Hulu: I get Hulu on the Touchpad, but Netflix on the Ipad. Netflix would make the Touchpad perfect.

Browsing: The Ipad has this extremely annoying trait of refreshing your screen, whether you want it to or not. So when perusing Facebook, I have a choice to make.... Do I want to look at the article my friend posted, or do I want to keep the place I have scanned through to on the Newsfeed? When I go to my friend's article, even if I opened a new screen to view it, the Ipad is going to take me back to the begining of my Newsfeed. Very frustrating if you have already gone several pages down. The Touchpad brings me right back to where I left off.

Keyboard: The Touchpad uses a full virtual keyboard, rather than making you go to a second keyboard to use numbers or various punctuation.

It seems to me that the only place the Ipad outperforms the Touchpad is with its app and accessory selection... however, this does not pertain to the machine itself.

There is no doubt that the Ipad is a great machine... I just find the Touchpad to be better.

Monday, September 05, 2011

An Education Story Problem

Today class we will have a story problem in logic:

Mr. Zondebok has been assigned to teach his class skill "D". In order for a student to be successful at acquiring skill "D", research shows he or she must first be proficient with skills "A", "B", and "C". Seventy-five percent of Mr. Zondebok's class come to him lacking a proficiency in "A", "B", and "C".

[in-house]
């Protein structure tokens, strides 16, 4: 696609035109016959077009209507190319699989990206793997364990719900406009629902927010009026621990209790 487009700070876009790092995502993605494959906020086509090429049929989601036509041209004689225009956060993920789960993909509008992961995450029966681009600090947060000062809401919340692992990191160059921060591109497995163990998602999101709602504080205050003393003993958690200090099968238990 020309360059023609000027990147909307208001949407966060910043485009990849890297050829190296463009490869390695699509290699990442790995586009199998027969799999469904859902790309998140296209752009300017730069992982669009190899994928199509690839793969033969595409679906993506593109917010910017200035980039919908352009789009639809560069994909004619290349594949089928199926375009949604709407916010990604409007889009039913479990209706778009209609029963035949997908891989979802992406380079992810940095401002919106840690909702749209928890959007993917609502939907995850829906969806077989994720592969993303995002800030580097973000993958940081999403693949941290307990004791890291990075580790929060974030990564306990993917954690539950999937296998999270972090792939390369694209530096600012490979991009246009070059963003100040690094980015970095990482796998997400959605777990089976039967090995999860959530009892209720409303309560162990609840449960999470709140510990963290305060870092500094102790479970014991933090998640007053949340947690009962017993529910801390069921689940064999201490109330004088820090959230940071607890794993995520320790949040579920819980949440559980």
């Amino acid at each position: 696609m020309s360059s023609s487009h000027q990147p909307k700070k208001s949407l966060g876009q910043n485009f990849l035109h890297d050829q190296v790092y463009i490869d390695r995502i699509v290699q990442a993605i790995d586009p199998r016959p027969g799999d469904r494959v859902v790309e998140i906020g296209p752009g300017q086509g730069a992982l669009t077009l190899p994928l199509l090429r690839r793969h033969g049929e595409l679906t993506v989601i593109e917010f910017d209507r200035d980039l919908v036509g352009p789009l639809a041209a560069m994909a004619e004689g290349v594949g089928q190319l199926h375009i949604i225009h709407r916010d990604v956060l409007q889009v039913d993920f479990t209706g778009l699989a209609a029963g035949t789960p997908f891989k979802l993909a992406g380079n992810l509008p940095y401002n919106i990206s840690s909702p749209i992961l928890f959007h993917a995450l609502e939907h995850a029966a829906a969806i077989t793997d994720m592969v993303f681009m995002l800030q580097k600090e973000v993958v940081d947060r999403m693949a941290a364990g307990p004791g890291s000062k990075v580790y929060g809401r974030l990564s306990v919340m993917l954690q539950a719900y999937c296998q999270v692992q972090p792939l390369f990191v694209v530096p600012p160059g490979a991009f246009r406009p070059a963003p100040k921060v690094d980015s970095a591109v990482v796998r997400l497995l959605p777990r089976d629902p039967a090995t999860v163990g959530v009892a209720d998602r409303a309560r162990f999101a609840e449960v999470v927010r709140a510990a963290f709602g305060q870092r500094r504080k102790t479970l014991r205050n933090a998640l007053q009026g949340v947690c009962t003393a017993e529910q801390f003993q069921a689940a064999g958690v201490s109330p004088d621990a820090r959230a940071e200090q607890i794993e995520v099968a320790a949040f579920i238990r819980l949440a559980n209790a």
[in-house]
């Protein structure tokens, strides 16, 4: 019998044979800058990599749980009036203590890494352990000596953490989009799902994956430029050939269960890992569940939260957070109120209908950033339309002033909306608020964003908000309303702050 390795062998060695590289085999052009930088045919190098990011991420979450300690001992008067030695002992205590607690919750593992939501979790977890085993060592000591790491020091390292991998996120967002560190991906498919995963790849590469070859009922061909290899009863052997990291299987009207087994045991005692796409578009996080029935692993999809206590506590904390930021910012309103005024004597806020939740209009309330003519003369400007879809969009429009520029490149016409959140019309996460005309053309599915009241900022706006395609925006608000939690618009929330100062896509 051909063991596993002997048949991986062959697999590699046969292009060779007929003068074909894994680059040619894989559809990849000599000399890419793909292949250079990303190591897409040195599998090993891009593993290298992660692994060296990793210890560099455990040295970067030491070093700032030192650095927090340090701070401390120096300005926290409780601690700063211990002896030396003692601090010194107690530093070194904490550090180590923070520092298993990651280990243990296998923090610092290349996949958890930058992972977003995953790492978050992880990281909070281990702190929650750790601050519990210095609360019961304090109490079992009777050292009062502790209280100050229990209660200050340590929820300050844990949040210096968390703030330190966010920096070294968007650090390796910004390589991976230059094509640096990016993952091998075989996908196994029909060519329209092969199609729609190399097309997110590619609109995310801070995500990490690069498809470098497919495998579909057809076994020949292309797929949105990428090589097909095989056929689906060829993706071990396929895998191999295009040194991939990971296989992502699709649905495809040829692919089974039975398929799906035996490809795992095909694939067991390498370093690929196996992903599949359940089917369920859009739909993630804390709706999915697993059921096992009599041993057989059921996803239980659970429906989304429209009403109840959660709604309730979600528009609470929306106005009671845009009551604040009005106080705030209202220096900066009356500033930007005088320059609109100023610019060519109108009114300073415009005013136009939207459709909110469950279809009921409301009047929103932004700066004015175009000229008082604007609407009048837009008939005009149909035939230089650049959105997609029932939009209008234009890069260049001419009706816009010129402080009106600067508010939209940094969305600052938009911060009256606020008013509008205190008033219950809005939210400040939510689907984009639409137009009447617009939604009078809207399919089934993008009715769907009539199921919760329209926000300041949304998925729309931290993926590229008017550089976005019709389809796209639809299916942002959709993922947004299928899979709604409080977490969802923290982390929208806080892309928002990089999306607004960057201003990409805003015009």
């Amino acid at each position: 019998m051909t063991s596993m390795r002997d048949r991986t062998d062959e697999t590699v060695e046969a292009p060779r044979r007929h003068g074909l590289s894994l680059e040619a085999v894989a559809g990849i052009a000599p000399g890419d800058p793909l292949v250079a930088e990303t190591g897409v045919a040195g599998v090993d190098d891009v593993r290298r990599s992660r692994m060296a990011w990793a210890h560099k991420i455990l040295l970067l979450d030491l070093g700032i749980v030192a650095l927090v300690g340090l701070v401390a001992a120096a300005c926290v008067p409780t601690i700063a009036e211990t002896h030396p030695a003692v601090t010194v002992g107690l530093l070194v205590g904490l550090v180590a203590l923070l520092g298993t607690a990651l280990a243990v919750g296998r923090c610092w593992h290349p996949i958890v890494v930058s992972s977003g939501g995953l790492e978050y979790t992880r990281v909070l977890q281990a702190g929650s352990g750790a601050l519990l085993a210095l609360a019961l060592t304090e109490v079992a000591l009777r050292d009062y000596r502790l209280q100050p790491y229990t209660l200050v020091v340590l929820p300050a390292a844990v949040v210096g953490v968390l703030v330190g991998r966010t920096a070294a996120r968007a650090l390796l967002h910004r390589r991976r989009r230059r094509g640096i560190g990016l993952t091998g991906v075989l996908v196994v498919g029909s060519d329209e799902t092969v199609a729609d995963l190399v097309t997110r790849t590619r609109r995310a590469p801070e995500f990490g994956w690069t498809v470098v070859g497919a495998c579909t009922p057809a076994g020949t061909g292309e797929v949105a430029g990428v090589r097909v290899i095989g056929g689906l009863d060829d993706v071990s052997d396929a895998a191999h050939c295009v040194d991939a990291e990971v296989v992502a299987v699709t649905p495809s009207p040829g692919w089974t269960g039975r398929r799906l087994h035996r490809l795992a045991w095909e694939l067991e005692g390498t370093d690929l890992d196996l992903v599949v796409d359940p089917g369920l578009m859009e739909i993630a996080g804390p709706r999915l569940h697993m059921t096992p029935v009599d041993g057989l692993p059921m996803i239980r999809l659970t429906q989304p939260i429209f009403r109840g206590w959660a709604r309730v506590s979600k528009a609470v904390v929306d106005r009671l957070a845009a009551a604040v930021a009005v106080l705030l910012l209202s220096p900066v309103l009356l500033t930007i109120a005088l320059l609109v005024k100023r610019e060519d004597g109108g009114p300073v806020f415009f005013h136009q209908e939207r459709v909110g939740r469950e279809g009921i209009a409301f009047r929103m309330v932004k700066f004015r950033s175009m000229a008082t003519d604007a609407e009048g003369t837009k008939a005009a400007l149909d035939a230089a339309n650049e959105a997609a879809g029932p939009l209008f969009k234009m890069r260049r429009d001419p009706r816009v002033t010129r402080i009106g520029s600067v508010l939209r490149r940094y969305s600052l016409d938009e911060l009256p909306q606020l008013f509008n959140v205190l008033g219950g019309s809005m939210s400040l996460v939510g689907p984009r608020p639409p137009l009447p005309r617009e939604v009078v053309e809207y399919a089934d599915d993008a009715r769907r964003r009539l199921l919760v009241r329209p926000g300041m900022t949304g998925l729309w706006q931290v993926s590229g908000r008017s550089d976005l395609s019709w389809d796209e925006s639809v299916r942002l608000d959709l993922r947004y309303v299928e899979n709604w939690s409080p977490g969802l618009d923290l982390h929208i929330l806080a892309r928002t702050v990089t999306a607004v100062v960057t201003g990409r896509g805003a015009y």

One year he tries to teach "D" to those who are proficient, while simultaneously teaching "A", "B", and "C" to those who lack the proficiency. At the end of the year, though many students have shown gains in A, B, and C; only twenty percent of his students are proficient in "D". 

The next year, Mr. Zondebok tries teaching "D" equally to everyone, hoping his 75% lacking in A, B, and C proficiency will catch on. At the end of the year, those students who lacked proficiency in A, B, and C showed little growth, and only twenty-five percent of his class are proficient with skill "D".

Mr. Zondebok is labeled a failure.  New laws in the state mandate that Mr. Zondebok receive less pay for one year to motivate him to teach better. Next year, if he shows no improvement, he will be fired.

So class, here are your response choices. The problem is:

A. Mr. Zondebok is a failure as a teacher and deserves to be fired.

B. Mr. Zondebok has many students who simply cannot learn skill "D".

C. Mr. Zondebok and his students are caught in a system that advances students, regardless of proficiency, into subjects which require pre-requisite skills; thereby setting them up for failure.

America's politicians, both Republican and Democrat, have chosen A. It is the choice that is easiest for them to make.

Which do you choose?

Sunday, September 04, 2011

Instruction Manual For Life

There are a lot of creative, poignant, and clever videos on Youtube. Sometimes though, one is just so good you have to blog about it.

In this short animation, we follow the life of a young person who was taught to live his life according to a certain book. Along the way his view of the book and his view of life expands.  His conclusions are, I believe, healthy.

I particularly related to the part where the two girls come to tell him that his cupboard is wrong.  He just sighs with exasperation.  Yep... been there.....

 HT: We Were Going To Be Queens